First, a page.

Returning to full action after Siouxse and the Banshees revitalized themselves with the Peep Show album and tour, the Creatures once again recorded an album that took full advantage of their surroundings. Instead of tropical Hawaii, it was Spain that they and longtime producer Mike Hedges found themselves in, reflected in both the stark location photography from Anton Corbijn and the mix of Spanish-tinged music and lyrical themes. The lead-off track was also arguably the strongest: "Standing There," with a rhythm and horns assault Foetus or Yello would be proud of and Sioux at her most cutting against wolf-whistling male taunters and their ilk. The rest of the album proved a worthy follow-up to such a memorable start, whether creating Iberian-inspired pieces like the flamenco and trumpet-tinged "Manchild" or the strut of "Strolling Wolf" or following other individual impulses. Sioux's singing is some of her best both in and out of the Banshees, still retaining the shadowed mystery that she makes her own while drawing on an interesting range of styles, from cabaret to Nico-esque chanting. Budgie, meanwhile, continues to demonstrate why he's such a fantastic drummer and percussionist, from tribal stomps to lighter bell, marimba, steel drum, and other combinations, even a few electronic loops for good measure. The busy "Fury Eyes," which became the second single from the album, has the same quick pop feel as "Miss the Girl" with a more immediately fun edge. Blues/jazz influences crop up throughout Boomerang -- the wheezing harmonica on "Willow," the slow crawl of "Killing Time," and more -- and get a great new lease on life as a result. One of the best numbers marries a sassy low R&B base to futuristic ambient sound and very glam lyrics, "Pluto Drive," which on the CD version blends into the vocal/instrumental mood piece "Solar Choir" nicely.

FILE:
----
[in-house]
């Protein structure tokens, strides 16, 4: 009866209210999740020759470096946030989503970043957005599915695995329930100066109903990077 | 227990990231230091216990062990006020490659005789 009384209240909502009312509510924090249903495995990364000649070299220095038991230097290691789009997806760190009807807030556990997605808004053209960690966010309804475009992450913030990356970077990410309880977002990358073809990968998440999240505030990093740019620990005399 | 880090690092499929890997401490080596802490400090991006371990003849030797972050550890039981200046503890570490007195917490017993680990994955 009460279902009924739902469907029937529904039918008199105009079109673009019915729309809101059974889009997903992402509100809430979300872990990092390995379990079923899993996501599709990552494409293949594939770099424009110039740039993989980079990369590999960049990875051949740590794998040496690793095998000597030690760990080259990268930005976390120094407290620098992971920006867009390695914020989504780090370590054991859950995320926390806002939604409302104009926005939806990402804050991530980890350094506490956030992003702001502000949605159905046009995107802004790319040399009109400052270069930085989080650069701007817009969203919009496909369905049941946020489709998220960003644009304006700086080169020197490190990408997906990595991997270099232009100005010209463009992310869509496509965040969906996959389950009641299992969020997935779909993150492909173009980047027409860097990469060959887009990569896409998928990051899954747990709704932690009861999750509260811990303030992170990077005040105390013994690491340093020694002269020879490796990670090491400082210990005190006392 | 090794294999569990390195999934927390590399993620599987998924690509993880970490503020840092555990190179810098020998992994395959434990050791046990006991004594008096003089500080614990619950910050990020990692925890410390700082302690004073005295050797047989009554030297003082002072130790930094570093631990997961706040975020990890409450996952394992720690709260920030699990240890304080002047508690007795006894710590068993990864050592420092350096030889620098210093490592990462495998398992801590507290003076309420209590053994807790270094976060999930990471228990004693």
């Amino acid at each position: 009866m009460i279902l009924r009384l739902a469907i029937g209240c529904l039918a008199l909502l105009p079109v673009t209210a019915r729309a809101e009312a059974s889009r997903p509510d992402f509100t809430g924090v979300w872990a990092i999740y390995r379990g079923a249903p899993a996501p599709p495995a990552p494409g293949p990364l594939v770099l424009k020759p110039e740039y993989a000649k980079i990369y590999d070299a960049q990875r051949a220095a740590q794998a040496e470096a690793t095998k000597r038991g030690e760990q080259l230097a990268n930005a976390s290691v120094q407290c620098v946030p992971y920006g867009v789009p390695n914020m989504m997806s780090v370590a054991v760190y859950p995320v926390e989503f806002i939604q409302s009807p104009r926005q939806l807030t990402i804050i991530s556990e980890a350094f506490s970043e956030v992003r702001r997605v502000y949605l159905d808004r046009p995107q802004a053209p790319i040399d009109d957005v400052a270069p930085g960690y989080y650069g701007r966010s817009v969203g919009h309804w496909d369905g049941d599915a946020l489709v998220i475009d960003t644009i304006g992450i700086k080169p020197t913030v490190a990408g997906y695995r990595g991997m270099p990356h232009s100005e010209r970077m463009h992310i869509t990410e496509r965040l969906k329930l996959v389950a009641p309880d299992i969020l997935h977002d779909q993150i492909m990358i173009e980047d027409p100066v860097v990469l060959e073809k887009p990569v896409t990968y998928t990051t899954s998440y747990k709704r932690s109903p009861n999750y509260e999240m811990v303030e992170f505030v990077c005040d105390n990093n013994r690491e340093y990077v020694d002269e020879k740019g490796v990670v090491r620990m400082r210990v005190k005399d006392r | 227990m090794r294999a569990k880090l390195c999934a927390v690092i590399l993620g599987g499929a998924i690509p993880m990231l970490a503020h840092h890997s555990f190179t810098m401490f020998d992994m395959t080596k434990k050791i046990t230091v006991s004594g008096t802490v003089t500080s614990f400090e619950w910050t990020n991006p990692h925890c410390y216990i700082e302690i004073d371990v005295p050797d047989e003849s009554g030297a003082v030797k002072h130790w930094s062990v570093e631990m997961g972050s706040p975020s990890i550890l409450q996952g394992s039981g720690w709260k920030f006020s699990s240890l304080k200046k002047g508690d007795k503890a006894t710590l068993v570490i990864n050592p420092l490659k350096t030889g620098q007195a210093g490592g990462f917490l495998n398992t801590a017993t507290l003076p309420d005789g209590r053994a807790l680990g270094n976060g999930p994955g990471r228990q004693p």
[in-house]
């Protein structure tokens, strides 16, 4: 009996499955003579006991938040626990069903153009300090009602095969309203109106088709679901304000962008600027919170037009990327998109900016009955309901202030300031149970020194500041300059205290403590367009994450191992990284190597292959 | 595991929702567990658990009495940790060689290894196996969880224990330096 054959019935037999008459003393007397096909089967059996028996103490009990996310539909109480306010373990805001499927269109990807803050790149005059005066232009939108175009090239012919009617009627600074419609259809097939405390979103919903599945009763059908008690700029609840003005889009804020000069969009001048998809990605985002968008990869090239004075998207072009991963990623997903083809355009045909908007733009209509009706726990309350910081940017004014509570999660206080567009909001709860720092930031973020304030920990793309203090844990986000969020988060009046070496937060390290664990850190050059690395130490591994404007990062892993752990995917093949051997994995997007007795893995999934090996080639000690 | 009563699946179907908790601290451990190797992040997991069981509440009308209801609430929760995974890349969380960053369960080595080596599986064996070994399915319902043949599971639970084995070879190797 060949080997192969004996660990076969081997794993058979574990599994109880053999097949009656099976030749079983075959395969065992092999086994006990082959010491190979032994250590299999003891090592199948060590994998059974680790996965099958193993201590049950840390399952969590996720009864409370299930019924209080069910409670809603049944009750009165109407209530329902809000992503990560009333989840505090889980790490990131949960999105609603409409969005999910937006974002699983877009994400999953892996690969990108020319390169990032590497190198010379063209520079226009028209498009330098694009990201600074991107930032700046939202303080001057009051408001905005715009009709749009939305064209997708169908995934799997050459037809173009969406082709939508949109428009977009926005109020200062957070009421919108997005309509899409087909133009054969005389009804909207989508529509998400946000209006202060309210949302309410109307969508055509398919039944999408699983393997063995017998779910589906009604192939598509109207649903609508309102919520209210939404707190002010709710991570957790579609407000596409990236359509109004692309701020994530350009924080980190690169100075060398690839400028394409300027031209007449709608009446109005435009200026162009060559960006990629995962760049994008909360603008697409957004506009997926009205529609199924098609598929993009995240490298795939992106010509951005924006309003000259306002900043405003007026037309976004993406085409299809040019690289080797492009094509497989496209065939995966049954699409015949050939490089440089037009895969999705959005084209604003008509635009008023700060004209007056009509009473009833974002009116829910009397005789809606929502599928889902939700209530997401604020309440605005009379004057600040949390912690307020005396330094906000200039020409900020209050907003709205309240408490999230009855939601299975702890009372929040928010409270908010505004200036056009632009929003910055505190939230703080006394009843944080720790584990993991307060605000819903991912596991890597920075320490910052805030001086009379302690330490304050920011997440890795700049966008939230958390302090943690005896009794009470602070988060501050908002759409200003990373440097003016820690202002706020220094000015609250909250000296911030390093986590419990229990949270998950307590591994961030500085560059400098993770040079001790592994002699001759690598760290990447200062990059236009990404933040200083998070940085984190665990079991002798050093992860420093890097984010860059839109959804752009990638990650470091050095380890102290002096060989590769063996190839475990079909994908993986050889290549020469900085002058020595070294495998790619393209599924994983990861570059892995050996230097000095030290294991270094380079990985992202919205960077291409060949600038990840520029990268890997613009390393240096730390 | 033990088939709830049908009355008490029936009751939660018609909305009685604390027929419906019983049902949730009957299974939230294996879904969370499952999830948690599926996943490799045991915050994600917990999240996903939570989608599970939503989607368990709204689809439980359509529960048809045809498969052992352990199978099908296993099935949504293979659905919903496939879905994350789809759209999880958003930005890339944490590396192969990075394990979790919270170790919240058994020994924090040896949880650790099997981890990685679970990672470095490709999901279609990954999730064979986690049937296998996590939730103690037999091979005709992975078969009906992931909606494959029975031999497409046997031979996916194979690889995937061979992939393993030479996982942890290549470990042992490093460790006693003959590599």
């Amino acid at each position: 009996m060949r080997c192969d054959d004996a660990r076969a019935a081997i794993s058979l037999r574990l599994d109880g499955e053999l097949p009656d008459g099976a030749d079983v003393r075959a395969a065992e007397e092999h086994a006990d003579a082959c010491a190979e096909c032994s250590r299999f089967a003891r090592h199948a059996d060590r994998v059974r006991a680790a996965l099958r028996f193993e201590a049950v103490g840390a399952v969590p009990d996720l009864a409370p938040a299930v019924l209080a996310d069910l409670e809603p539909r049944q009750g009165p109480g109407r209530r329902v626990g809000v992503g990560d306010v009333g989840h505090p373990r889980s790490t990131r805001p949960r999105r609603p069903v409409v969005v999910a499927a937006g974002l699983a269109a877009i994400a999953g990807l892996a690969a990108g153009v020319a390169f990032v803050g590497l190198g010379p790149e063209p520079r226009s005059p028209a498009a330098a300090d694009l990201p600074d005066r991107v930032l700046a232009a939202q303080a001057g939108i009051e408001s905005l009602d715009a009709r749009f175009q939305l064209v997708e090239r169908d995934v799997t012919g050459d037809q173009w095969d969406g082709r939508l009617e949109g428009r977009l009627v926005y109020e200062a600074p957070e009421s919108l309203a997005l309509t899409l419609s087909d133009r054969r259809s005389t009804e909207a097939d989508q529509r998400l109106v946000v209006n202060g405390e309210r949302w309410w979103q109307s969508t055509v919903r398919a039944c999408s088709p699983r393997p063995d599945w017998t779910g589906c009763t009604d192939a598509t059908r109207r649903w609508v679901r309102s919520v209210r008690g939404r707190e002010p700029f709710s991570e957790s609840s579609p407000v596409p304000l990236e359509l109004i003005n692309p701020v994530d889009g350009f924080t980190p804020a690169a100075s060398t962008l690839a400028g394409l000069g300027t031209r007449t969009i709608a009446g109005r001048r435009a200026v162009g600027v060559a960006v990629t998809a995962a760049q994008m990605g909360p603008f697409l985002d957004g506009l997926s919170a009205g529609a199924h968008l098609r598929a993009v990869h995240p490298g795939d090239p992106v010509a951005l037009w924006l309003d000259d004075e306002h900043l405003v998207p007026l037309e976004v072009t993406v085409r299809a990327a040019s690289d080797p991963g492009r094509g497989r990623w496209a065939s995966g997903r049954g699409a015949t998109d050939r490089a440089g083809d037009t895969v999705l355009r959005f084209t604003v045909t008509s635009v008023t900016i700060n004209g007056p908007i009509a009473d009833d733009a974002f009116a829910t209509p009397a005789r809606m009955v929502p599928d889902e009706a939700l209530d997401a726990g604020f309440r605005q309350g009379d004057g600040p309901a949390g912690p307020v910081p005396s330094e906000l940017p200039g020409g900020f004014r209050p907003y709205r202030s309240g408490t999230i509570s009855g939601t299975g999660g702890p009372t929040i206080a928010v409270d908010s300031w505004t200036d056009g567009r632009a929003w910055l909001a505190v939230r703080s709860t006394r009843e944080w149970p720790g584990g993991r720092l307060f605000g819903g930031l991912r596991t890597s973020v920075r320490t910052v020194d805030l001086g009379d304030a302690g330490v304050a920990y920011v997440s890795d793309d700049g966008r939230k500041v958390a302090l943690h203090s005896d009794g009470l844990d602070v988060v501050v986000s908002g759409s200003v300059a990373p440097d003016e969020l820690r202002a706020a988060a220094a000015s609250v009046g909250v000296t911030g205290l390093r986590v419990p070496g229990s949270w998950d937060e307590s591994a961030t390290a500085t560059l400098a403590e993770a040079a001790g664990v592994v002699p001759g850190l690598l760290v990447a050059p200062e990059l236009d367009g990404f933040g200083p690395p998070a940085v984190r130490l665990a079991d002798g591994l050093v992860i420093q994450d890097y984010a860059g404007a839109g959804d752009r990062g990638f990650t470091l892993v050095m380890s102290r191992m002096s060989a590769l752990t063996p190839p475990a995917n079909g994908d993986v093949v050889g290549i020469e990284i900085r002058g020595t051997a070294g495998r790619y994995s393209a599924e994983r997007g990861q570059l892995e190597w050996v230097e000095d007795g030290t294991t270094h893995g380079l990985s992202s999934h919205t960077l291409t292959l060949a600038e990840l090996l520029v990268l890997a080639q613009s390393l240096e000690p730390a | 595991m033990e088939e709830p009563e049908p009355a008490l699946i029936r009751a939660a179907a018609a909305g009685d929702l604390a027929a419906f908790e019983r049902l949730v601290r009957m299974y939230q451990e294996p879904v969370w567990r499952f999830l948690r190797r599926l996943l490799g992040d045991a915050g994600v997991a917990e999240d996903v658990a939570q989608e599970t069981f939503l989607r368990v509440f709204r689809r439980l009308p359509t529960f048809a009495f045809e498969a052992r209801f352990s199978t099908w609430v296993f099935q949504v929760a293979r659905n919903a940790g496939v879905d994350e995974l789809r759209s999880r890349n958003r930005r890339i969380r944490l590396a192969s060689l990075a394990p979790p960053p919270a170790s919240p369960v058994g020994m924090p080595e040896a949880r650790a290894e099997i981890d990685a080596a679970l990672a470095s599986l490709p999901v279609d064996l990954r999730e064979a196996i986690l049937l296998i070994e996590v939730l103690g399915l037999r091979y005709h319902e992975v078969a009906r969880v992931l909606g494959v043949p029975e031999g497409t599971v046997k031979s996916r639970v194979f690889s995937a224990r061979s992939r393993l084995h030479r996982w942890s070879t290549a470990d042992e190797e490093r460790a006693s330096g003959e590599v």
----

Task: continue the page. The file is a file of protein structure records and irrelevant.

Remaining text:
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AllMusic Review by Ned Raggett